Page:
The Actual Real Housewives of New York Dish On Their TV Doppelgängers

Illustrations by Laura Collins

There’s been name-calling, skinny-dipping—and, of course, finger-pointing. The Real Housewives of New York City, the Bravo reality series that aired its first season in 2008, has jackhammered through the façade of uptown Manhattan, a milieu once known for its exclusivity and discretion. But what do the real-life women who reside there think about their TV counterparts? Here, the ladies tell all.


Vicky, Bergdorf Goodman, 754 Fifth Avenue

“I’m drawn to the grungier aspects of the show, like the [Luann de] Lesseps woman going to jail. Is it a good representation of the Upper East Side? No. Is it great television? Yes, it is. Funny enough, my husband and I once rented Ramona Singer’s house in the Hamptons years ago. I will reserve my opinion on the house itself,  but yes, I do see them around.”


Judith, Zitomer, 969 Madison Avenue

“I’ll be honest, I was asked to be on it years ago. But the thought of people coming into my house and filming was a big ‘No, thank you.’ I do not regret not being on the show, but I enjoy watching. It covers a lot of the drama that happens between real women that normally isn’t talked about.”


Elizabeth, J’s Cleaners, 957 Park Avenue

The show just isn’t accurate. The social engagements, the dinners—all of that is put on. Who has the time for that? When you see a real, wealthy New York City woman, she’s usually in her yoga clothes. She’s walking her kids to school. She’s getting a coffee. She’s natural—well, maybe she’s had some work done—but she doesn’t have a glam squad.”


Alexandra, Loews Regency New York Hotel, 540 Park Avenue

Glam squads are real. I would say that they’ve actually become more prevalent since the show. You now need to get a facial. You need to have your hair blown out every day. The show is a perfectly accurate representation of what goes down in this neighborhood. I see the Housewives here all the time. Trump’s lawyer Michael Cohen was here earlier tonight. It’s all as real as this ambulance siren going off in the back of our conversation.”


Marie, Bemelmans Bar, 35 East 76th Street

Since Bethenny Frankel came back, I don’t watch as much. I mean, there’s everything she did for Puerto Rico—sure, that was generous and you need to see the good in people. But I don’t know. I just feel like the whole reason she was on the show was to launch her Skinnygirl whatever. It’s too much.”

“Crystal”, The Mark Bar, 25 East 77th Street

“Bethenny inspires me as an entrepreneur, as a strong woman, and as a fabulous person. She doesn’t give an eff about what people think. She’s purely in it to win it. She is living her best life, and we are lucky to get even a sliver of it.”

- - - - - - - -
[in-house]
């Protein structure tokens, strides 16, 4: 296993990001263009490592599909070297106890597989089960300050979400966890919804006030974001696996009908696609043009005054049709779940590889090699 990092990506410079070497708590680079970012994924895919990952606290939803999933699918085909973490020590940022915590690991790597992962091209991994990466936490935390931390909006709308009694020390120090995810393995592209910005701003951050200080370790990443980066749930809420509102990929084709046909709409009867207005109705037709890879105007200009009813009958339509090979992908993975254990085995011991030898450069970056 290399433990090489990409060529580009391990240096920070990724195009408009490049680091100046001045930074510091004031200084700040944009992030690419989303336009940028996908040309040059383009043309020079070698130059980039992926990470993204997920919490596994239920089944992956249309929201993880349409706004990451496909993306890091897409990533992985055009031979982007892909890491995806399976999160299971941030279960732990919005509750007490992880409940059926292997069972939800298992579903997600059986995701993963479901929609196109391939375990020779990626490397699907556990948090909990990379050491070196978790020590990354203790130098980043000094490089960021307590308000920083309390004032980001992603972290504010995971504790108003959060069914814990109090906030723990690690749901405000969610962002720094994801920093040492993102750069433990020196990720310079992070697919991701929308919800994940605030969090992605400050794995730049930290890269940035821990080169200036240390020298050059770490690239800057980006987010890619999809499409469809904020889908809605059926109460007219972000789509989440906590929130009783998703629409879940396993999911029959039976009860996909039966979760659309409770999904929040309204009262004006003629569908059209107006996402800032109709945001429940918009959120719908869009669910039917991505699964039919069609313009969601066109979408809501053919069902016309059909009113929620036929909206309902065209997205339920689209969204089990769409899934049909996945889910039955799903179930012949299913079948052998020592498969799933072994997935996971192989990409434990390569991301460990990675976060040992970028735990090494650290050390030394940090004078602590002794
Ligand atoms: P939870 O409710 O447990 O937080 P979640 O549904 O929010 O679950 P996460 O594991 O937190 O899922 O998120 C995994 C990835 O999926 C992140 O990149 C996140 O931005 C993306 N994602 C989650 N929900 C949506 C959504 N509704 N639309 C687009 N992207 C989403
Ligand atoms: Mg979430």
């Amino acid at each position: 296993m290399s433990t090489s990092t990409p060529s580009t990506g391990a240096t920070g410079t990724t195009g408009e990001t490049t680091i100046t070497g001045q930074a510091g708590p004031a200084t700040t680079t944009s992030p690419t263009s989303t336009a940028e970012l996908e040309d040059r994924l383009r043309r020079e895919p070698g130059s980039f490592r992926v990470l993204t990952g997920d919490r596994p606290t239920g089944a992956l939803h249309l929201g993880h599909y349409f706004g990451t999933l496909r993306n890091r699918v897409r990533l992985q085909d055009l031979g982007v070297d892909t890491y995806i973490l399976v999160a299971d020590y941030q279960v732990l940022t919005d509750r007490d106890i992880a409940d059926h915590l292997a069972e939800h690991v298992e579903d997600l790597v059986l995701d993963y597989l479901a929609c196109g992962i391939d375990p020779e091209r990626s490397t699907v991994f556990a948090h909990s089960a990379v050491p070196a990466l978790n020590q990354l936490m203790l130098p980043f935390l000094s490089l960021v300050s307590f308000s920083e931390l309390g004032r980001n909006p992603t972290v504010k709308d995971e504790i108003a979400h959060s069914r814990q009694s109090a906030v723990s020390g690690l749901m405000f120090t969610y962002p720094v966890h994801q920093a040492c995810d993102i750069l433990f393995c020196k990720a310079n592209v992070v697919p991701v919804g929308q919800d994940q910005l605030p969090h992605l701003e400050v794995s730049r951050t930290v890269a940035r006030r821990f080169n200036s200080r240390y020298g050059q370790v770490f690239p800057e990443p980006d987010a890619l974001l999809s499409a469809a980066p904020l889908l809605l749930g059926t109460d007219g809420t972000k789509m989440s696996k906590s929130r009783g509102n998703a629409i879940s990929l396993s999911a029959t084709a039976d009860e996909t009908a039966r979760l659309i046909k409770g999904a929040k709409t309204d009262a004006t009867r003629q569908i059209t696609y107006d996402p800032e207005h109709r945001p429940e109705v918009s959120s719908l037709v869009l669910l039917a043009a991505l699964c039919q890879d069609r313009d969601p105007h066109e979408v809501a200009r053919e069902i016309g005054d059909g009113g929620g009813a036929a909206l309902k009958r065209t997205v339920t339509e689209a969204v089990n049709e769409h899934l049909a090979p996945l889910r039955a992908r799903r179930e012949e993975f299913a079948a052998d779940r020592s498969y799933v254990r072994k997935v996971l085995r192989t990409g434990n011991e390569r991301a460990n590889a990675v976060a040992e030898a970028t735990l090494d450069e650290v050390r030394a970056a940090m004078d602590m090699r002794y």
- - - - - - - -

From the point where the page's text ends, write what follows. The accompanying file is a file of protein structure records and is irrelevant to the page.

Kerry, Duane Reade, 1235 Lexington Avenue

“I relate to Dorinda [Medley]. Maybe she drinks a bit too much, but she speaks her mind and seems like a good, well-rounded person. I like people who have redeeming qualities.”


Sarah, Eli’s Market, 1413 Third Avenue

“I hate that newer one, Dorinda. She’s always screaming. I see all of them around a lot. I guess in the sense that they’re aging rapidly and desperate to stay relevant, you could say that they’re an accurate portrayal of the kind of people you meet around here.”


Anjeli, Omar at Vaucluse, 100 East 63rd Street

The show is awful, isn’t it? The irony of it is incredible. Only Andy Cohen could get away with making a show about ‘housewives’ where none of them are married.”

Julie, Bode Yoga, 173 East 83rd Street

“Sonja [Morgan] is definitely my favorite housewife. She has this inspirational ability to stay optimistic in the face of everything difficult that comes her way. Something I love about the show is that there are no villains. Only fascinating, multidimensional women.”


Siya, Nello, 696 Madison Avenue

“Those women do not give a damn anymore. I’ve never wanted to be on the show, but I’m so curious how much they make. But, no, it’s not for me. America would hate me! And they need to cast younger, actual moms.”


Andrea, The Mark Restaurant by Jean-Georges, 25 East 77th Street 

“I’ve heard that Ramona hires matchmakers. I know this because a matchmaker came up to my friend and was like, ‘Would you be interested in going out with Ramona?’ And then, of course, my friend was like, ‘No!’”

Jasmina, Central Park

“As a docuseries, Season One was the closest to reality. Like, I knew women like that. Since then, it’s become more of an echo chamber where they all just judge each other as harshly as possible, and you can see how much it cripples them. But that also feels accurate to me. The women in this city are under so much pressure. You see their bodies change from season to season. Their makeup gets more extreme. I can definitely relate.”


Kay, E.A.T., 1064 Madison Avenue

“The number one thing that the show gets totally wrong about New York ‘society’ is that anyone who is actually important would never be caught dead on reality TV—or call themselves a housewife. They’re working  day jobs.”